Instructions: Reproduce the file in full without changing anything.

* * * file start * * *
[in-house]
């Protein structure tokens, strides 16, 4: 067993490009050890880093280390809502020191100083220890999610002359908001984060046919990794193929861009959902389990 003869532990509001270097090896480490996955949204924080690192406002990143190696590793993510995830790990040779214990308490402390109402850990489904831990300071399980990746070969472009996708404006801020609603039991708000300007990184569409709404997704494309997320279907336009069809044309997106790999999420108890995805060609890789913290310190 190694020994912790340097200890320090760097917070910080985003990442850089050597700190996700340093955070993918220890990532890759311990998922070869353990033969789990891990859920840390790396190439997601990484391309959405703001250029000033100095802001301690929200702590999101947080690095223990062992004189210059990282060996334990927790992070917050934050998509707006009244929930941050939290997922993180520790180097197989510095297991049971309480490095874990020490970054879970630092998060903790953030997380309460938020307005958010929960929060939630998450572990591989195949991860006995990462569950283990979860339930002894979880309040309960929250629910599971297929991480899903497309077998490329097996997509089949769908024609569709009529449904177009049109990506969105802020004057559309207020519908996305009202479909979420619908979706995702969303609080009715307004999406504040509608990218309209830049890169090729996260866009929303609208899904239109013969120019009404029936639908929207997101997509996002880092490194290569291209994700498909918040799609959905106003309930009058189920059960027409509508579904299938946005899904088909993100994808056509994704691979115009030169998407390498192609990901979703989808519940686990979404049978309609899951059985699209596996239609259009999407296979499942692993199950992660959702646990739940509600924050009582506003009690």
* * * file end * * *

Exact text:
[in-house]
């Protein structure tokens, strides 16, 4: 067993490009050890880093280390809502020191100083220890999610002359908001984060046919990794193929861009959902389990 003869532990509001270097090896480490996955949204924080690192406002990143190696590793993510995830790990040779214990308490402390109402850990489904831990300071399980990746070969472009996708404006801020609603039991708000300007990184569409709404997704494309997320279907336009069809044309997106790999999420108890995805060609890789913290310190 190694020994912790340097200890320090760097917070910080985003990442850089050597700190996700340093955070993918220890990532890759311990998922070869353990033969789990891990859920840390790396190439997601990484391309959405703001250029000033100095802001301690929200702590999101947080690095223990062992004189210059990282060996334990927790992070917050934050998509707006009244929930941050939290997922993180520790180097197989510095297991049971309480490095874990020490970054879970630092998060903790953030997380309460938020307005958010929960929060939630998450572990591989195949991860006995990462569950283990979860339930002894979880309040309960929250629910599971297929991480899903497309077998490329097996997509089949769908024609569709009529449904177009049109990506969105802020004057559309207020519908996305009202479909979420619908979706995702969303609080009715307004999406504040509608990218309209830049890169090729996260866009929303609208899904239109013969120019009404029936639908929207997101997509996002880092490194290569291209994700498909918040799609959905106003309930009058189920059960027409509508579904299938946005899904088909993100994808056509994704691979115009030169998407390498192609990901979703989808519940686990979404049978309609899951059985699209596996239609259009999407296979499942692993199950992660959702646990739940509600924050009582506003009690």